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Press Release 14-084
Ocean's microbial megacity: Like humans, the sea's most abundant organisms have clear daily cycles

Coordinated timing may have implications for ocean food web

electron micrograph of marine planktonic microbes, colorized for contrast.

Scanning electron micrograph of marine planktonic microbes, colorized for contrast.
Credit and Larger Version

July 10, 2014

Imagine the open ocean as a microbial megacity, teeming with life too small to be seen.

In every drop of water, hundreds of types of bacteria can be found.

Now scientists have discovered that communities of these ocean microbes have their own daily cycles--not unlike the residents of a bustling city who tend to wake up, commute, work and eat at the same times.

Light-loving photoautotrophs--bacteria that need solar energy to help them photosynthesize food from inorganic substances--have been known to sun themselves on a regular schedule.

But in new research results published in this week's issue of the journal Science, researchers working at Station ALOHA, a deep ocean study site 100 kilometers north of Oahu, Hawaii, observed species of bacteria turning on cycling genes at slightly different times.

The switches suggest a wave of activity that passes through the microbial community.

"I like to say that they are singing in harmony," said Edward DeLong, a biological oceanographer at the University of Hawaii at Manoa and an author of this week's paper.

"For any given species, the gene transcripts for specific metabolic pathways turn on at the same time each day."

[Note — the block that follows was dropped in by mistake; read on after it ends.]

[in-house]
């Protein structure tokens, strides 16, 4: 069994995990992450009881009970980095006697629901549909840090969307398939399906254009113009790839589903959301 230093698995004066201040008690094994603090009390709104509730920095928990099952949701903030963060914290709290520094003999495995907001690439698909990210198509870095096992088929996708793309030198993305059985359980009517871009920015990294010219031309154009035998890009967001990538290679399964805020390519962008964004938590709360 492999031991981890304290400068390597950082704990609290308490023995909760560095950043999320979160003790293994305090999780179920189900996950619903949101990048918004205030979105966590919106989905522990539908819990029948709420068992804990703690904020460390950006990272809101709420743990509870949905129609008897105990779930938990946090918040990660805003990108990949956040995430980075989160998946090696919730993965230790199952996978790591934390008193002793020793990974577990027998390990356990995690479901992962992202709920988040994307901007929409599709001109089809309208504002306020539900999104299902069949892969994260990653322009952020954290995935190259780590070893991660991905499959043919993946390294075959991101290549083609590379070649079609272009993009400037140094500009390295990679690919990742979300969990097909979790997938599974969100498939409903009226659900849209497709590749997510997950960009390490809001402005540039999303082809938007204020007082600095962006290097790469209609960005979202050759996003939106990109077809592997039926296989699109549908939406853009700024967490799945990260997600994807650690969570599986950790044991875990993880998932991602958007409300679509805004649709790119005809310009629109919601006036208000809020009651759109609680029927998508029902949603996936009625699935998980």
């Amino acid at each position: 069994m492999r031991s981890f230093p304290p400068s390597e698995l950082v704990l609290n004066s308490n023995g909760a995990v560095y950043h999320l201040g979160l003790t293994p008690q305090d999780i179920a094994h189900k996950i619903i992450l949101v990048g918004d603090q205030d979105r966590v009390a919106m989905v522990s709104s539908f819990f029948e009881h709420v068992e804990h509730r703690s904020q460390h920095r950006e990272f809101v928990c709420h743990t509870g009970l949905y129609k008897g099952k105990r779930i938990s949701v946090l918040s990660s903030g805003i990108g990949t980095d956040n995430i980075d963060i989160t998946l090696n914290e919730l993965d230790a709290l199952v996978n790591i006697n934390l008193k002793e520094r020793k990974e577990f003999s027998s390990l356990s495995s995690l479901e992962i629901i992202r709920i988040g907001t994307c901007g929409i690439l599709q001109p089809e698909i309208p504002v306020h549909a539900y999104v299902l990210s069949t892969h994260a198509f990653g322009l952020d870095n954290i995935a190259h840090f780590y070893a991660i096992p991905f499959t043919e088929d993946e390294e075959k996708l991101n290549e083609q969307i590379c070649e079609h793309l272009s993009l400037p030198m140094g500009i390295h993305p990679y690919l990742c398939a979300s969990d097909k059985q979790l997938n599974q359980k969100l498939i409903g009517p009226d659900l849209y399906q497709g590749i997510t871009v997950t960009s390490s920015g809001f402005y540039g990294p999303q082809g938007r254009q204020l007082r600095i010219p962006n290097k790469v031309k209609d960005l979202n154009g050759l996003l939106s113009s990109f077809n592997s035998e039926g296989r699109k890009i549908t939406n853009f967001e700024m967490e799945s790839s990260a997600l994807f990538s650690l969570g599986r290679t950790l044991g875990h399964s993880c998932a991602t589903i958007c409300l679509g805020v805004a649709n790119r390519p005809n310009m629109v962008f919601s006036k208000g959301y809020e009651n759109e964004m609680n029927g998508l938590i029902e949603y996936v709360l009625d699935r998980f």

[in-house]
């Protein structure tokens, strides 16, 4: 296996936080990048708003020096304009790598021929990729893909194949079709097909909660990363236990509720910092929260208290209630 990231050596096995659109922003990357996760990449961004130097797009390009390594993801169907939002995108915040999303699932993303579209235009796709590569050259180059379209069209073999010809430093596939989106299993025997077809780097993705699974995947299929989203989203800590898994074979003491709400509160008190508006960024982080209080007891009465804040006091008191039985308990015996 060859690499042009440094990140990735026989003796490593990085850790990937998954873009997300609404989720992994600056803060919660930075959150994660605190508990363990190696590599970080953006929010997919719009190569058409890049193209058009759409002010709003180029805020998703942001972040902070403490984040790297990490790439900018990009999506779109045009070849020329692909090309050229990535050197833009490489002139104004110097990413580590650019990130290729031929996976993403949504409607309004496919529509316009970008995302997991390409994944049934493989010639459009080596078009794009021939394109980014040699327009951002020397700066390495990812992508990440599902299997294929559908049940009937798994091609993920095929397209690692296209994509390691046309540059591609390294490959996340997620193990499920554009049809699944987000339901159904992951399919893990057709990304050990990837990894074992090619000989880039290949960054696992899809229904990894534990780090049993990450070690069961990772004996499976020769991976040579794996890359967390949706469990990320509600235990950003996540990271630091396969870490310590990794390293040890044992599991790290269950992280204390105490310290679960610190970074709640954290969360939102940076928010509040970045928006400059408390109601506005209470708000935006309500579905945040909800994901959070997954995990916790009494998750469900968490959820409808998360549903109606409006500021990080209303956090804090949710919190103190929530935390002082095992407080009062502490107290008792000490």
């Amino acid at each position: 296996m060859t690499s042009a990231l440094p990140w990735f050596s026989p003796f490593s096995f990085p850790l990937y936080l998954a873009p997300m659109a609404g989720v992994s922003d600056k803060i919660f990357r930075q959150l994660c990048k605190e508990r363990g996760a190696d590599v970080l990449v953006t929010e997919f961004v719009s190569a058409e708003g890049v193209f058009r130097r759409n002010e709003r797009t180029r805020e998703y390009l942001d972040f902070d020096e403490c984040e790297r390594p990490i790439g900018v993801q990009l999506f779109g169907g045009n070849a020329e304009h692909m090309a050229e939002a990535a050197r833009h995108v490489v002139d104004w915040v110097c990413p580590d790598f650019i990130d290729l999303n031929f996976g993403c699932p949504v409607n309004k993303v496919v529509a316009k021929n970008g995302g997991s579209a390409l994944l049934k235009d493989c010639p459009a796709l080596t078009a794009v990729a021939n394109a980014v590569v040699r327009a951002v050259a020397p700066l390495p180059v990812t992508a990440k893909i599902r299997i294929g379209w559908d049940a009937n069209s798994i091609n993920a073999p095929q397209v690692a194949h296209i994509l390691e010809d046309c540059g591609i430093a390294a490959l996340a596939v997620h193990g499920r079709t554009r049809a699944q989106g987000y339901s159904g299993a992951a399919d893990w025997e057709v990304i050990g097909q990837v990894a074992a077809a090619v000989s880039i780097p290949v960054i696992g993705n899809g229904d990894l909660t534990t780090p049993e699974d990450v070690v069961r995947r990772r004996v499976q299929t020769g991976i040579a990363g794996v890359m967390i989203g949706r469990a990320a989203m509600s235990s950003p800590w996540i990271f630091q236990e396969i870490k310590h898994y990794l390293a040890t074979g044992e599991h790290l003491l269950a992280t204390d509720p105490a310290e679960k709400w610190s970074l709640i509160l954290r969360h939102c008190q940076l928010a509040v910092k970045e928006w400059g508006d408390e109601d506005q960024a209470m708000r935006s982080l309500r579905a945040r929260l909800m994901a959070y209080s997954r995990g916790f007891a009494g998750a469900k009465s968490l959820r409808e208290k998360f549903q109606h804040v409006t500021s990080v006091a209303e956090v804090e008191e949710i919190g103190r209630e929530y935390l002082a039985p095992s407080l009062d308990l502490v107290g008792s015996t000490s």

The observations were made possible by advanced microbial community RNA sequencing techniques, which allow for whole-genome profiling of multiple species at once.

DeLong and colleagues deployed a free-drifting robotic Environmental Sample Processor (ESP) as part of a National Science Foundation (NSF) Center for Microbial Oceanography: Research and Education (C-MORE) research expedition to Station ALOHA.

Riding the same ocean currents as the microbes it follows, the ESP is equipped to harvest the samples needed for this high-frequency, time-resolved analysis of microbial community dynamics.

What the scientists saw was intriguing: different species of bacteria expressing different types of genes in varying, but consistent, cycles--turning on, for example, restorative genes needed to rebuild solar-collecting powers at night, then ramping up with different gene activity to build new proteins during the day.

"It was almost like a shift of hourly workers punching in and out on a clock," DeLong said.

"This research is a major advance in understanding microbial communities through studies of gene expression in a dynamic environment," said Matt Kane, a program director in NSF's Directorate for Biological Sciences, which co-funds C-MORE with NSF's Directorate for Geosciences.

"It was accomplished by combining new instrumentation for remote sampling with state-of-the-art molecular biological techniques."

The coordinated timing of gene firing across different species of ocean microbes could have important implications for energy transformation in the sea.